8. #56
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    A superb read Giles, very informative and very relevant

    You quote the sentence early on....

    "Learn that phrase off by heart. 'What can I see, What can't I see, What might I reasonably expect to develop'."

    Spot on of course, I simplify it a little and ask myself ... How can I get hurt here?
    In every developing situation I'm asking myself ... "How can I get hurt here?"

    Keep up the good work

    Adventure.GS
    Tours, training or custom made earplugs ... it's all here.

    "If you want the rainbow then you have to put up with a little rain" Dolly Parton

  9. #57
    Quote Originally Posted by adventuredon View Post
    Can anyone explicitly explain "fisting the throttle" to me?

    This bit wasn't very well received!!!

    By this I mean wrapping all your fingers round the throttle and not dangling fingers over the brakelever. It's a personal opinon, but it didn't go down to well.

  10. #58
    Quote Originally Posted by adventuredon View Post
    thanks. Good to know, however, when I did my training the instructor bought a new 2nd hand bike halfway through the course as he had slipped the clutch too many times on his initial BMW trainer and didn't realise it was a dry clutch (hence it burned out). He said cost of replacement was prohibitive, so rather bought a different bike with a wet clutch. Any truth in this you reckon? It was that comment that made me wonder what damage slow speed feathering can have on a dry clutch.

    I can understand that an instructor, who might be demonstrating (and hamming up at that) slow control day after day, might well wear his clutch out, but for every day riding, even all day town riding, your clutch will be fine.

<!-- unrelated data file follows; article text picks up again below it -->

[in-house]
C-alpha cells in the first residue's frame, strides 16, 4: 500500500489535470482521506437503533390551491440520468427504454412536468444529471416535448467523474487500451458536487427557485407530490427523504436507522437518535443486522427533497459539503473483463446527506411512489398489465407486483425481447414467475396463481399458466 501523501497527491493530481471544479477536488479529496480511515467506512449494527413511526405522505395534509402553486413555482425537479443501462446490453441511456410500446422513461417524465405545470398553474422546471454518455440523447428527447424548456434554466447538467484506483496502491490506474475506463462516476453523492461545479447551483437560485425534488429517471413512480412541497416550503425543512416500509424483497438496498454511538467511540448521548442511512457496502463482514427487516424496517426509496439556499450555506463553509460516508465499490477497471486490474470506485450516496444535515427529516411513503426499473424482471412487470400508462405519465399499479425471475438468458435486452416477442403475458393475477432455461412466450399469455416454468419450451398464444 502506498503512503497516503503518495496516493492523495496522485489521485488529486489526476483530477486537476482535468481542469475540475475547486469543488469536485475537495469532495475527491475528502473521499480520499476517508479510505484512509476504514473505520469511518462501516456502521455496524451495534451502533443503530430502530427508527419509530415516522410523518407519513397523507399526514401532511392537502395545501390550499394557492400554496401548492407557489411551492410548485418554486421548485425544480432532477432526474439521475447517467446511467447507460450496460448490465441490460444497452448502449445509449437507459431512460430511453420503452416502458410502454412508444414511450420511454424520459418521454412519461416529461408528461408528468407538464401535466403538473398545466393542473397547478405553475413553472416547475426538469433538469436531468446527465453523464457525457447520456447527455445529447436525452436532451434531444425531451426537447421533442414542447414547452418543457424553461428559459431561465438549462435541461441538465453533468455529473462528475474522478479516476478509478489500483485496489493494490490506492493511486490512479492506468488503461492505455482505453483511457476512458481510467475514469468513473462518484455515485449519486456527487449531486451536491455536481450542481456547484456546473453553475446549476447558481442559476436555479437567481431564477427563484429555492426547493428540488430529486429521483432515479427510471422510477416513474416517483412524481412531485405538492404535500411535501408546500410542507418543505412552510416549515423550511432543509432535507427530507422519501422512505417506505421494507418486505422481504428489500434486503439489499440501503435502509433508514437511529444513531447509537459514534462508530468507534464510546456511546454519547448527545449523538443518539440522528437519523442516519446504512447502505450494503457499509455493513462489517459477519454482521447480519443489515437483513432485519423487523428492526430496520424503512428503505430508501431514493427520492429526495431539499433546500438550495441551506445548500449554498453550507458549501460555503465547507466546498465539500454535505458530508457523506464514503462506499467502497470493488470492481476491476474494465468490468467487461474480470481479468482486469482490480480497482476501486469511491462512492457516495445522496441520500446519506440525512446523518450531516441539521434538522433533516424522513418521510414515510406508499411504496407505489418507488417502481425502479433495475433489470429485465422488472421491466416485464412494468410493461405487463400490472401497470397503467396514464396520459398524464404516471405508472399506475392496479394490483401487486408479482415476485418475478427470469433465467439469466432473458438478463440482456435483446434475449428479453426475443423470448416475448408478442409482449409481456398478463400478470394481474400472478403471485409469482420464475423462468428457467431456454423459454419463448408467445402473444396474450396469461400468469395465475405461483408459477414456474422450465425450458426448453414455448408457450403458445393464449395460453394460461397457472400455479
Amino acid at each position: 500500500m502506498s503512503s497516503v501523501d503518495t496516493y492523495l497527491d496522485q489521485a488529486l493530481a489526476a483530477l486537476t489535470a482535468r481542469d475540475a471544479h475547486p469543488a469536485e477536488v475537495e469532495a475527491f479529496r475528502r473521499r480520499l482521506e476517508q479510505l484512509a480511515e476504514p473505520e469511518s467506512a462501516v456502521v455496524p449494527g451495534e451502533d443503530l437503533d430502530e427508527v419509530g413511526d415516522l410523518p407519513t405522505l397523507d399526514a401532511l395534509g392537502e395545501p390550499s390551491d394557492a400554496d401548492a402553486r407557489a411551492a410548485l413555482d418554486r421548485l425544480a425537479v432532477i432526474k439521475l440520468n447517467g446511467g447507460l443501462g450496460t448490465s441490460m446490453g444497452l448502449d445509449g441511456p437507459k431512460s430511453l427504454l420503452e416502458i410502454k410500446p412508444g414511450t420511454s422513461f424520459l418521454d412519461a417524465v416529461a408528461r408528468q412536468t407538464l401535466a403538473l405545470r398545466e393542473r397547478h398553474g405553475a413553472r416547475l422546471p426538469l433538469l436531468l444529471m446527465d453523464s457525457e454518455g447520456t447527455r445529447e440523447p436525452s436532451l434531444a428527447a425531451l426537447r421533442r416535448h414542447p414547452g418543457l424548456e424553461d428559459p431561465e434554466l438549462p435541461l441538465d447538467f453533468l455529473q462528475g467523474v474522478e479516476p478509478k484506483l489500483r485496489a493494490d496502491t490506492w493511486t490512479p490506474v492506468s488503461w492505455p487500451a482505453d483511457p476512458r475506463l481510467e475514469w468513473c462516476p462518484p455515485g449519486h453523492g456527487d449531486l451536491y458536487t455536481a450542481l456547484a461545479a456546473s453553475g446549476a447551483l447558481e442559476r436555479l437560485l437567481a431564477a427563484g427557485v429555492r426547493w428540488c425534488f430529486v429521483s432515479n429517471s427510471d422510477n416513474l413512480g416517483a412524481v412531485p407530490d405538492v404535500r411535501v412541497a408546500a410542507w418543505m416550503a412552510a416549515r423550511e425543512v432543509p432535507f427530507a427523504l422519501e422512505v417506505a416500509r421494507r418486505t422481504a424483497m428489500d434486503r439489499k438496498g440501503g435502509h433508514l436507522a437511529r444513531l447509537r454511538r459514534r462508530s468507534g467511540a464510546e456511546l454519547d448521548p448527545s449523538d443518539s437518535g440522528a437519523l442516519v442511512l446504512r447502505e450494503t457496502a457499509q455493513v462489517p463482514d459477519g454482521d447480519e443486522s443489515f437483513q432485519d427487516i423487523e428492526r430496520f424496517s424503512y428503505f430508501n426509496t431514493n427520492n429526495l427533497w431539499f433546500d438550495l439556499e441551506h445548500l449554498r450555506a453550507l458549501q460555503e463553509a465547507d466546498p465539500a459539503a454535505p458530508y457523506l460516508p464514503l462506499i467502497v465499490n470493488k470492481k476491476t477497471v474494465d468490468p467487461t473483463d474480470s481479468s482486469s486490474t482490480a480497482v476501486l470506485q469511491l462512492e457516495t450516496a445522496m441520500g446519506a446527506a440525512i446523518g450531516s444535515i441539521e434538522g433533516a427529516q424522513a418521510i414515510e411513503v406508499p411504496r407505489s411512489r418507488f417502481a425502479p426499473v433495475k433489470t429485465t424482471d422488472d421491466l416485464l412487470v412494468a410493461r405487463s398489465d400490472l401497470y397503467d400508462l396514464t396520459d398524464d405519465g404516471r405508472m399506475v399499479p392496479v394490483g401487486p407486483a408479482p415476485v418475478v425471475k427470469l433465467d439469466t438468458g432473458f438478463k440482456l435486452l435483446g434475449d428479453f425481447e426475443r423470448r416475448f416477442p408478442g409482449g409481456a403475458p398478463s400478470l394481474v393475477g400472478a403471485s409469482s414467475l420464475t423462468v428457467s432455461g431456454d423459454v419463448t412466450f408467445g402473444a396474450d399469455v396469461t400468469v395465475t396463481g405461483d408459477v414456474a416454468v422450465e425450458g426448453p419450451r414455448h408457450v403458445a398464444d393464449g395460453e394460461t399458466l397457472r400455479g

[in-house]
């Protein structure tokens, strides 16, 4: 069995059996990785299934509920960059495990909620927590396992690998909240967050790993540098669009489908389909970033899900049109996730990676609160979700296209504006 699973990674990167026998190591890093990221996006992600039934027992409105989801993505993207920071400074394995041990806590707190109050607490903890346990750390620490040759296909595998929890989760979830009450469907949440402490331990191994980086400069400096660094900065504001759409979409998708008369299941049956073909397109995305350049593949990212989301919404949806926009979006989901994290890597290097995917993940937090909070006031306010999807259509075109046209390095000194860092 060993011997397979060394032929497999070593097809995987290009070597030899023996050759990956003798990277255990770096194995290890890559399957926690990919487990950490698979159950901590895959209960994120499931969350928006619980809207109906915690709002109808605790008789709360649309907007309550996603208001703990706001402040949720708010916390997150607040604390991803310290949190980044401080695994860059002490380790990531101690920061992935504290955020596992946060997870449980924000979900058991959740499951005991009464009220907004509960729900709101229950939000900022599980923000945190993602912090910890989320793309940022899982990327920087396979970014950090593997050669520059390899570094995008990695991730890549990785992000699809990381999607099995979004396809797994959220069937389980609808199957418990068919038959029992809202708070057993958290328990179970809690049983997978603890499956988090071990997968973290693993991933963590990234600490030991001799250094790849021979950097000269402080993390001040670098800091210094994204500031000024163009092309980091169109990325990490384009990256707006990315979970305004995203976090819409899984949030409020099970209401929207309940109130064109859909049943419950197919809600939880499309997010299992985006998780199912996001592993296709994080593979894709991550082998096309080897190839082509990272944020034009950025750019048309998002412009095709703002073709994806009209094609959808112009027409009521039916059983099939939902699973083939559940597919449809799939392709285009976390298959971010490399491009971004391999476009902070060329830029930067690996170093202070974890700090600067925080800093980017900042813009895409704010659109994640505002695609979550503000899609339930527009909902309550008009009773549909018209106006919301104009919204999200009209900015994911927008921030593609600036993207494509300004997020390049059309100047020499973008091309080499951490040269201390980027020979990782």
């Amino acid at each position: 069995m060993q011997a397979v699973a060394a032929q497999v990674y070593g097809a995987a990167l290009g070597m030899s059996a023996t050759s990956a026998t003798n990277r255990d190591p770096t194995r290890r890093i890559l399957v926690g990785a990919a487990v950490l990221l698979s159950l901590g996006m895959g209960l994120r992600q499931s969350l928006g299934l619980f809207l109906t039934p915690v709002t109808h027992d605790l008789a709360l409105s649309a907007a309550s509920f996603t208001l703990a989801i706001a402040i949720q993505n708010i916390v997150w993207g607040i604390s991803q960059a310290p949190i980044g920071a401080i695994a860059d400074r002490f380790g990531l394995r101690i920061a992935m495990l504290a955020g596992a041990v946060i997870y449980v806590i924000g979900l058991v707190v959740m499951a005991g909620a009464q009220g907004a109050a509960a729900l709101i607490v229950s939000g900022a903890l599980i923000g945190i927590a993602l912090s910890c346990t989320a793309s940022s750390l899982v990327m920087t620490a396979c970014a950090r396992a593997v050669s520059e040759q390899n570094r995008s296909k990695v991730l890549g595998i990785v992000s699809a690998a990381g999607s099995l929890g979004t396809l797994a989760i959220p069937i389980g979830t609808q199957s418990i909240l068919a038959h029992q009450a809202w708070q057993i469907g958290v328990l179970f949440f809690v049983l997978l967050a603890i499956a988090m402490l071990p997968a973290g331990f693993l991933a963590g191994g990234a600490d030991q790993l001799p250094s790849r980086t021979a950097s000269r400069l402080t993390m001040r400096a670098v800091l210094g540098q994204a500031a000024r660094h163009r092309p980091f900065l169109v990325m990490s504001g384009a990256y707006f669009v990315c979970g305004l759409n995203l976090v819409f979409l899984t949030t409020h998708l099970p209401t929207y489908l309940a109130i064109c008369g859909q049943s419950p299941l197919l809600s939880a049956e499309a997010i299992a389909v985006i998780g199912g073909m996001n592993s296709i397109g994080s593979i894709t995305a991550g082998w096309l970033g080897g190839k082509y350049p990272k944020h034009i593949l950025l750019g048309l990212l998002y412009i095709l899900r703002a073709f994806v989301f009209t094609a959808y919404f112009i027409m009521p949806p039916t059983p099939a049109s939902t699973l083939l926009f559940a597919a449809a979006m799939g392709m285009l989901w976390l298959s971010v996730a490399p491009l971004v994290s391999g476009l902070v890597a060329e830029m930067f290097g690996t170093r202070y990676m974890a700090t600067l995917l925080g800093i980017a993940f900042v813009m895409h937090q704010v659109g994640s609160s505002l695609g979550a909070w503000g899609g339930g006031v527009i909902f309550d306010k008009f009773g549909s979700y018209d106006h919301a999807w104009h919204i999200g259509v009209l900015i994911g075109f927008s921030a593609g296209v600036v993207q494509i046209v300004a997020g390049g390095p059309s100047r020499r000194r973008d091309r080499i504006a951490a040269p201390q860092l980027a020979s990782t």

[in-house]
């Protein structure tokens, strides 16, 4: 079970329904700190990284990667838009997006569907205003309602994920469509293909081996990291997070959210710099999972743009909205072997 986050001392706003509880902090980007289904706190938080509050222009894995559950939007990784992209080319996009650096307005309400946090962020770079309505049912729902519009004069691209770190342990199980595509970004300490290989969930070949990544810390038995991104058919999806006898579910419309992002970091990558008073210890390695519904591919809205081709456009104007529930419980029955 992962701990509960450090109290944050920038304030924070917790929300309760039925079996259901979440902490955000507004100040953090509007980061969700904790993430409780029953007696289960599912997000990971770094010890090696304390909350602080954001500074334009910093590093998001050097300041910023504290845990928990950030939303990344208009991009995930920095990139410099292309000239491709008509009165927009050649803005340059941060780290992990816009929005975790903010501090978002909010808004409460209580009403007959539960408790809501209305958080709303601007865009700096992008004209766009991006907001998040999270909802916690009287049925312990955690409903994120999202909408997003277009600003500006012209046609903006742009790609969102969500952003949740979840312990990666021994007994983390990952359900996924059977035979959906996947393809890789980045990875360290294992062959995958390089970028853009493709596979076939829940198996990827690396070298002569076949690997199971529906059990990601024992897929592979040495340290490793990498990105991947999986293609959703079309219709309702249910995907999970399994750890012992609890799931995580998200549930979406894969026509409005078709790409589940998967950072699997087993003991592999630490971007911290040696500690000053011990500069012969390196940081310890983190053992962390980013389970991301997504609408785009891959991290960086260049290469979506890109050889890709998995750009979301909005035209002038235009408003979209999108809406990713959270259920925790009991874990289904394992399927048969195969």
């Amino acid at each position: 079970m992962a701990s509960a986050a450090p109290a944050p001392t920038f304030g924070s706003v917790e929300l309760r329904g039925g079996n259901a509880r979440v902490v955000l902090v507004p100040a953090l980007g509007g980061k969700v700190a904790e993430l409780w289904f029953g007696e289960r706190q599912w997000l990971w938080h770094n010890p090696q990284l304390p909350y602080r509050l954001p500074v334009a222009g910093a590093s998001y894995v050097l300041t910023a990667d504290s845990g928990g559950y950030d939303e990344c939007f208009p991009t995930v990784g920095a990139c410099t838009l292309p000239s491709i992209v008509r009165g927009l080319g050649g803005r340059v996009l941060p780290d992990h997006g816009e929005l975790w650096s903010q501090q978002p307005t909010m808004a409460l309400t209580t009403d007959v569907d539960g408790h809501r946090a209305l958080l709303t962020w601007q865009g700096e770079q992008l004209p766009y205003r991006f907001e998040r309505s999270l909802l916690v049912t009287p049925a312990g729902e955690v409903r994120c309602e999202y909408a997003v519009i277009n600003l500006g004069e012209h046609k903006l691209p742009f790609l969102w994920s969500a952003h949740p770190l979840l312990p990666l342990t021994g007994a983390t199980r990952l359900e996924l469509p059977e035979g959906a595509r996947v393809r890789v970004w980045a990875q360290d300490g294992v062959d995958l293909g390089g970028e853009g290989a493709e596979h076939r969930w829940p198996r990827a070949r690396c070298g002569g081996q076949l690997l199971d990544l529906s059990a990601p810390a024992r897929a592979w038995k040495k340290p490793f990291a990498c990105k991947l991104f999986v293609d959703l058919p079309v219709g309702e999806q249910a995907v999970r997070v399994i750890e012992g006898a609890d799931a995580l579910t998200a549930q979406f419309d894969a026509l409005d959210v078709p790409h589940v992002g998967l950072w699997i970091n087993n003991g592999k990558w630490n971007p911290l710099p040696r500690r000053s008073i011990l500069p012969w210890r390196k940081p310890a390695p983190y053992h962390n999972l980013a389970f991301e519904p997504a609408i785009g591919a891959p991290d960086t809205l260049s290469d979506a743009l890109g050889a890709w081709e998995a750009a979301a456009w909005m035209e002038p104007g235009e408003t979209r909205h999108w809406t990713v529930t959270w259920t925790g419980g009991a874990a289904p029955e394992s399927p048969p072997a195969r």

Like many things that we learn, we start off with simple building blocks, a little bit black and white, and then we hopefully progress to a more fluent way of riding. Slow control, will require a balance of throttle blipping and clutch slipping, but not all the time, every time. Whilst as a beginner you may get taught a regimented, slip clutch, back brake, rev rev rev... you should aim to take that to the next level and become more instinctive.

  11. #59
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    Fingers again

    I don't think there is a right or wrong way,as for comfort fingers over lever...It all comes down to how we started riding...
    it was mentioned that older bikes had drum brakes or early 1st generation discs.This is the evolution of our style of braking over the years so this habit is here to stay with me...
    My roots are off road, from the age of 7 this is second nature and use front braking in corners when riding off road.

    I have only been riding on road for little over 18 months now and when i got my GSA the first thing I did was book a bikesafe day.
    It has transformed my riding on the road and have plenty more to learn.

    Thanks for the write up giles